Rick Hough's family was ready to give up.
Drag racing kept Rick's dad signing autographs into his 60s, but now Dave Hough was just a father saddled with guilt in a Gainesville hospital after watching the car he made famous become a barrel-rolling fireball with his son Rick trapped inside.
Rick's wife was finished, too.
Racing had been a part of her life since the night she was born, but Gloria couldn't take it any more, not after watching her husband nearly die on the track. Again.
But Rick wanted more.
For 40 years, his family had toured the country with "Nanook," a nostalgia fuel-altered roadster. Racing took them to cheap hotels and Niagara Falls. It ate up their free time and spare change. It's what they talked about at dinner. It's who they were.
"You'll die if we don't run this car," Rick told his dad.
Besides, Rick's son had just turned 13. He was almost ready to get behind the wheel.
Rick's father, Dave, grew up when racing was booming in Southern California in the late 1950s. He would sneak out at night to race with his 1959 El Camino.
"My father would have killed me if he knew I was drag racing," Dave said.
In the early '60s, Dave and his friends put new hemi engines in old roadsters; first a 1929 Model A, then a 1923 Model T. They named the cars Nanook.
His biggest achievement came in 1976, when Nanook was a late addition to a 64-car field in California. It ripped through its half of the bracket for a showdown with Hall of Famer Don Prudhomme. Dave lost but still autographs photos from that day.
But racing was a hobby, not a job. When the Houghs traveled across the country, they sped home so Dave wouldn't be late to his Monday shift at the cement plant.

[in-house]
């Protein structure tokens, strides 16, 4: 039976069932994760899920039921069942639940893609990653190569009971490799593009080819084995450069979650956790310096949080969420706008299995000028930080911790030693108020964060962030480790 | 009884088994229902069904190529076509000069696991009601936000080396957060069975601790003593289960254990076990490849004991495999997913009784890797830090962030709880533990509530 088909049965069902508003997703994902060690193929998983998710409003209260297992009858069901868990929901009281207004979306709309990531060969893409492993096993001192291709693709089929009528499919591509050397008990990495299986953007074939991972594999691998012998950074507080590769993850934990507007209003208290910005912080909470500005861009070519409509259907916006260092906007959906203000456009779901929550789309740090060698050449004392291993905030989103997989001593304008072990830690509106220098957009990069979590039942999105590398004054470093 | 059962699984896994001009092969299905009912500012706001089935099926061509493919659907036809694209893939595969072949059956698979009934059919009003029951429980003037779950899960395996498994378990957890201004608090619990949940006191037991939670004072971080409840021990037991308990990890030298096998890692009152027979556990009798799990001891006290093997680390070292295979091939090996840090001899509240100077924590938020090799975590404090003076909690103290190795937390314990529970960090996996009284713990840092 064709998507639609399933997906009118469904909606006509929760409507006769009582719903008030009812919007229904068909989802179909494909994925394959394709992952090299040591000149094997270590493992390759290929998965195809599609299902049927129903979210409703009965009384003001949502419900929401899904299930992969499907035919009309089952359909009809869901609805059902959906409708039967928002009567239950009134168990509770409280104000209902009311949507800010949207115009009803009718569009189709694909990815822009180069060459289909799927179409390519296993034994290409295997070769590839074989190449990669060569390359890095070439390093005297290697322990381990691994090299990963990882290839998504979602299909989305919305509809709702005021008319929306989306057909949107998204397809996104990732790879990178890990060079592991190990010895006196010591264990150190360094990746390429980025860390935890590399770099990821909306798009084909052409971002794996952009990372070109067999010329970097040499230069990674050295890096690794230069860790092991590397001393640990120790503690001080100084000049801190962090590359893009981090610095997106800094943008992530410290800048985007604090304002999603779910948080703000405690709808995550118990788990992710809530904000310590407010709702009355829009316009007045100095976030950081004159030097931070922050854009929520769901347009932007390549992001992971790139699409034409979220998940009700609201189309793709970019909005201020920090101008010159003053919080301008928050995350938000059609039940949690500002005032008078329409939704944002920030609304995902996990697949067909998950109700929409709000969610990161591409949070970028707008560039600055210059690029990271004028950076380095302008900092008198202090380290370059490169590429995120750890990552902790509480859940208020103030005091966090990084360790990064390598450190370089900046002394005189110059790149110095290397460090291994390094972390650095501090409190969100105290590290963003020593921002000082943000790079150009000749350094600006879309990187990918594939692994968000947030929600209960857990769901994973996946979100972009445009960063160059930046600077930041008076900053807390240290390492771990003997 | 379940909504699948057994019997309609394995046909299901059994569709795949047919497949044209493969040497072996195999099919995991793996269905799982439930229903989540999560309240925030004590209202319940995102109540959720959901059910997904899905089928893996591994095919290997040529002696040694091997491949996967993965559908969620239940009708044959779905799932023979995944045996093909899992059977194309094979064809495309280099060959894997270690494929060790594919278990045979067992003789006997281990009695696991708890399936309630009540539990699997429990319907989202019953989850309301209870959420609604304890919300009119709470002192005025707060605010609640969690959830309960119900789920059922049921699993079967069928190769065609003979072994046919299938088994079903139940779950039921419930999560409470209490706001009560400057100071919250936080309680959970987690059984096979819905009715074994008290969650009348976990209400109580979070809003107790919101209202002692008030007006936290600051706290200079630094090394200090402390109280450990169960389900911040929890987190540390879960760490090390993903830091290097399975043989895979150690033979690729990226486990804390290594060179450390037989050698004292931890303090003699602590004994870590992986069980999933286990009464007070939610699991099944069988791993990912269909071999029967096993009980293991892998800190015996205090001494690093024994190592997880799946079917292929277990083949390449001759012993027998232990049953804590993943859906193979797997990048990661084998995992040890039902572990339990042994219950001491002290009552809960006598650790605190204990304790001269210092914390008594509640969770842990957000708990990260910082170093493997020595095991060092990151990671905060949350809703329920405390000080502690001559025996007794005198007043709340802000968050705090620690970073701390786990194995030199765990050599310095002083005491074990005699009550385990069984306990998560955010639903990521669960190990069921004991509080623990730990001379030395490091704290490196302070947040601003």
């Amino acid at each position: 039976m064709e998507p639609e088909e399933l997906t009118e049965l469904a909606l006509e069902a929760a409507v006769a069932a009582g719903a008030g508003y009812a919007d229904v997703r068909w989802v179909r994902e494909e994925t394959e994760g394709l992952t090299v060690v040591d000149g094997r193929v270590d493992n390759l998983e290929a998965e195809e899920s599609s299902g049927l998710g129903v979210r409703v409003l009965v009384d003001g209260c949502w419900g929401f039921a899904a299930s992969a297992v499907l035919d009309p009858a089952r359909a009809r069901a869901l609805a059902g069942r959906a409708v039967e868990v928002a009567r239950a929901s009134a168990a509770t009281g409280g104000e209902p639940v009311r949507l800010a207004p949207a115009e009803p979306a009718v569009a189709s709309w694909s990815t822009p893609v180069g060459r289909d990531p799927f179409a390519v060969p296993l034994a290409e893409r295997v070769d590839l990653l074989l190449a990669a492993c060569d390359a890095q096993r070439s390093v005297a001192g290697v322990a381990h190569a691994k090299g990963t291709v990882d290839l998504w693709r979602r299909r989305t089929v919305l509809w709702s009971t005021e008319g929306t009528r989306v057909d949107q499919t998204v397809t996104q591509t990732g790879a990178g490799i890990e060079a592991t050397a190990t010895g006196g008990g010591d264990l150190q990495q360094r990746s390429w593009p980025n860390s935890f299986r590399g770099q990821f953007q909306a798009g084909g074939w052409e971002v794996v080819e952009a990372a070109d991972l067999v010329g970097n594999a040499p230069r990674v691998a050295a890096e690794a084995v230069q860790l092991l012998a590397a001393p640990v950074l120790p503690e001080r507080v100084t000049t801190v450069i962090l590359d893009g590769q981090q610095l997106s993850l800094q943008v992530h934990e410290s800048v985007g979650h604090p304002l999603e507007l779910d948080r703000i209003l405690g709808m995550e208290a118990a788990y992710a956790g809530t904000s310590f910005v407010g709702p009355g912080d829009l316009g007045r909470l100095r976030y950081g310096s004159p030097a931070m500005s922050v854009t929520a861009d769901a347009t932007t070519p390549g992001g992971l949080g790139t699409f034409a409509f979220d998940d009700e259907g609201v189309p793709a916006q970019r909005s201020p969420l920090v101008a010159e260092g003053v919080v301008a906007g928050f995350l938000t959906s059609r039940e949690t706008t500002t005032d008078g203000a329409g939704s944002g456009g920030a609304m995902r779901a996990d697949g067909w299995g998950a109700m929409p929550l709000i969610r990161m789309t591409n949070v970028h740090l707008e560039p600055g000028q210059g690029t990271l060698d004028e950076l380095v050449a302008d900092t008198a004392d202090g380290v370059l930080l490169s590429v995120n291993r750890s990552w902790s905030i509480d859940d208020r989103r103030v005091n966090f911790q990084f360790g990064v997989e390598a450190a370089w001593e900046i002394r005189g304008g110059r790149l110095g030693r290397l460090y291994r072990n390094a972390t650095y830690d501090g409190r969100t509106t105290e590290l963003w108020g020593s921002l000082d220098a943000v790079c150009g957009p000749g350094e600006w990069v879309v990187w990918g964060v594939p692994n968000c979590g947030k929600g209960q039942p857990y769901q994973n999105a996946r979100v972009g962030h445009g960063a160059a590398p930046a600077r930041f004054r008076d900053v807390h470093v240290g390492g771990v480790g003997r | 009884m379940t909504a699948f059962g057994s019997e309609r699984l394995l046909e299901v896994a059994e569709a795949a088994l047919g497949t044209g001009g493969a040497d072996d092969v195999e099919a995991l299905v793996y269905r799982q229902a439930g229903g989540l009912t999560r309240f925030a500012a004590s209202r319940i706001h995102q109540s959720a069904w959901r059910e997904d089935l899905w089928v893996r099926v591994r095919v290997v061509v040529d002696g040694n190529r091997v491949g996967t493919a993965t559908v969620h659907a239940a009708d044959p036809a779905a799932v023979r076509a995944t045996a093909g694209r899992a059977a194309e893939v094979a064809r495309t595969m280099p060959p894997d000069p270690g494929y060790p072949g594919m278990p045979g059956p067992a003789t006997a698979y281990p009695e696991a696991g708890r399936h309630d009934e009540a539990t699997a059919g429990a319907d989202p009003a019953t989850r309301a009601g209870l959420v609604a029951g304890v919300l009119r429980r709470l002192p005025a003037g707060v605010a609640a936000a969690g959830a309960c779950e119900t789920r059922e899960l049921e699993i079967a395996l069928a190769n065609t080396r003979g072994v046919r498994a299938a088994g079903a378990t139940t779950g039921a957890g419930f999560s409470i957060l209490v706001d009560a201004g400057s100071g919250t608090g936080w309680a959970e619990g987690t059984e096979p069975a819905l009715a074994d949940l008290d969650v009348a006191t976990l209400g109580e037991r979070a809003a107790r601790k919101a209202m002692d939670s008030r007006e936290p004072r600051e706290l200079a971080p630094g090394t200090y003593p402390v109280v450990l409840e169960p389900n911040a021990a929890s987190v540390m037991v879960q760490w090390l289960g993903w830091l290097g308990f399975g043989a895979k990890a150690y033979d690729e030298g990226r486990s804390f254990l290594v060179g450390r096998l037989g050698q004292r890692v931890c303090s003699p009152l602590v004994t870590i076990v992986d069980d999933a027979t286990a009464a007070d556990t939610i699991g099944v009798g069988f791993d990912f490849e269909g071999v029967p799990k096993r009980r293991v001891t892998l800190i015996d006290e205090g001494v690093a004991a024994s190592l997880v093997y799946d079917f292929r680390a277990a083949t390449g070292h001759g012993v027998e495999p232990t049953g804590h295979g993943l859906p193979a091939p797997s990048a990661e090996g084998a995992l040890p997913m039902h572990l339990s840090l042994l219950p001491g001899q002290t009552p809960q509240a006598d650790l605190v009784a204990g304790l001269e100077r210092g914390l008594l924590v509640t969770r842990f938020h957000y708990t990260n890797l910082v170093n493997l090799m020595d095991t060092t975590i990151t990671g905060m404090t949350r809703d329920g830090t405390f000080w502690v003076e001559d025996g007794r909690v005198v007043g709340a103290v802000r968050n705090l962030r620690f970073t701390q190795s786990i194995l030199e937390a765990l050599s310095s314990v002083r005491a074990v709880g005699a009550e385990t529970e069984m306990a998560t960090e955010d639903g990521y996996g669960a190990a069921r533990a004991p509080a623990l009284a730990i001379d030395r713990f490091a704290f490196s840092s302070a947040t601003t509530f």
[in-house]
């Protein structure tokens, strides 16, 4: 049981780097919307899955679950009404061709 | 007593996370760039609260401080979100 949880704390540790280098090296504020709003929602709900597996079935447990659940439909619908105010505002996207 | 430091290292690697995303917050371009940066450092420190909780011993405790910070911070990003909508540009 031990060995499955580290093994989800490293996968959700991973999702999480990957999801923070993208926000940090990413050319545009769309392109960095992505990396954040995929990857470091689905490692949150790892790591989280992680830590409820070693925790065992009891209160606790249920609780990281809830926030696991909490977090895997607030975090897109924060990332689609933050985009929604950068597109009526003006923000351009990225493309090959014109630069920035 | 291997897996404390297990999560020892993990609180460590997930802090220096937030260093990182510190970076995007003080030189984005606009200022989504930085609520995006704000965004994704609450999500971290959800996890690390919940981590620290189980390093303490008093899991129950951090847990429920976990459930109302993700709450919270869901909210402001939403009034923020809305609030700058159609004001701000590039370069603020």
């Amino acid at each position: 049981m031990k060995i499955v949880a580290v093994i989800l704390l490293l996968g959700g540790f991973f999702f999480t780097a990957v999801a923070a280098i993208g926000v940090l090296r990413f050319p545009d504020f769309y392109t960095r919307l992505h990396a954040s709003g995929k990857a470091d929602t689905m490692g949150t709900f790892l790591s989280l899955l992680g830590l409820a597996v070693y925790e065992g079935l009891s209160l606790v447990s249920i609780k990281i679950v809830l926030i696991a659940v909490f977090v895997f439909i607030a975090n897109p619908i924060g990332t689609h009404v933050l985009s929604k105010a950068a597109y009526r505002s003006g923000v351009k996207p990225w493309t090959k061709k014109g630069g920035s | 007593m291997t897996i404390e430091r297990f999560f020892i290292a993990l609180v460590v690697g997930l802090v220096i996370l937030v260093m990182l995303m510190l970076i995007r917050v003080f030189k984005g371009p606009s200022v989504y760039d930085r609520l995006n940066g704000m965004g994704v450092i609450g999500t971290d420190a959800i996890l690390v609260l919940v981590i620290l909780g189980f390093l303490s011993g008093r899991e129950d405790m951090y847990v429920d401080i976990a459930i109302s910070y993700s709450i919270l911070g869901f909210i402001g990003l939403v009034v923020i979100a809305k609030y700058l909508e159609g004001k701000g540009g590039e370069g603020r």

"Babysitters were expensive," said his son Rick, "so they just dragged me along."
By 10, Rick was tearing motors apart by himself.
Nanook disappeared for two decades after the Houghs moved to Hawaii, but by 1999 the family found the specs from their 1972 hot rod and got the original painter to revive its green-and-orange scheme.
With Dave in the garage, Rick behind the wheel and Rick's son Kyle screwing off valves, the Houghs traveled across the country from their new home in Las Vegas, stopping by Niagara Falls or Yellowstone National Park on their way to the next track.
They were at a drag strip in Boise, Idaho, in August 2005 when Rick slammed into the left guardrail after 500 feet. His wife and son watched as Nanook jetted back to the right and stopped, on fire, in the other lane.
"I was waiting for him to move, to get out of the car and tell me that everything was okay," Gloria said. "That didn't happen."
And it didn't happen until nine days later, when Rick woke from his coma with a broken neck.
He returned for the 2006 Gatornationals seven months later in Gainesville, where he made the fastest run in his life, a quarter-mile in 6.16 seconds. But something broke along the way, and Nanook veered into the right wall. His son only saw the puff of white smoke.
When Rick steered left, the car flipped a half-dozen times and caught fire. The barrel rolls trapped his arm and shredded his right hand, but he walked away.
"That was kind of the low in my life," Dave said. "When you hurt your children, that's really something."
Dave and Gloria wanted to quit before anything worse happened to Rick. But motor oil runs through the family's veins. Dave met his wife working as a mechanic at a gas station. On the night Gloria was born, her father was at the track, racing.
Three generations were working in the same garage with the same tools on a car that has had the same name for five decades.
What else were the Houghs going to do? Go fishing?
"We don't go bowling," Kyle said. "We go drag racing."
So they resurrected the car, again.
Rick couldn't drive after doctors amputated his right hand, so his brother-in-law and a family friend filled in for a few years, until his son was old enough to get his license.
Kyle was 19 last year when he claimed the IHRA Nitro Jam series' nostalgia fuel-altered championship. He has won both races this spring in a replica of the roadster his grandfather made famous in 1976, and he will be a favorite this weekend when the IHRA stops at Bradenton Motorsports Park.
The Houghs' roles have evolved, but the whole family remains involved. Kyle's mom drains the oil. His sister leads the cheering section. His grandpa tows Nanook in the 70-foot rig from stop to stop. And his father straps him in tight just before the green lights flash.
"Seeing the joy on my grandfather's and father's faces; that's who I do it for," Kyle said. "It's what keeps them going."
Matt Baker can be reached at email@example.com or on Twitter @matthometeam.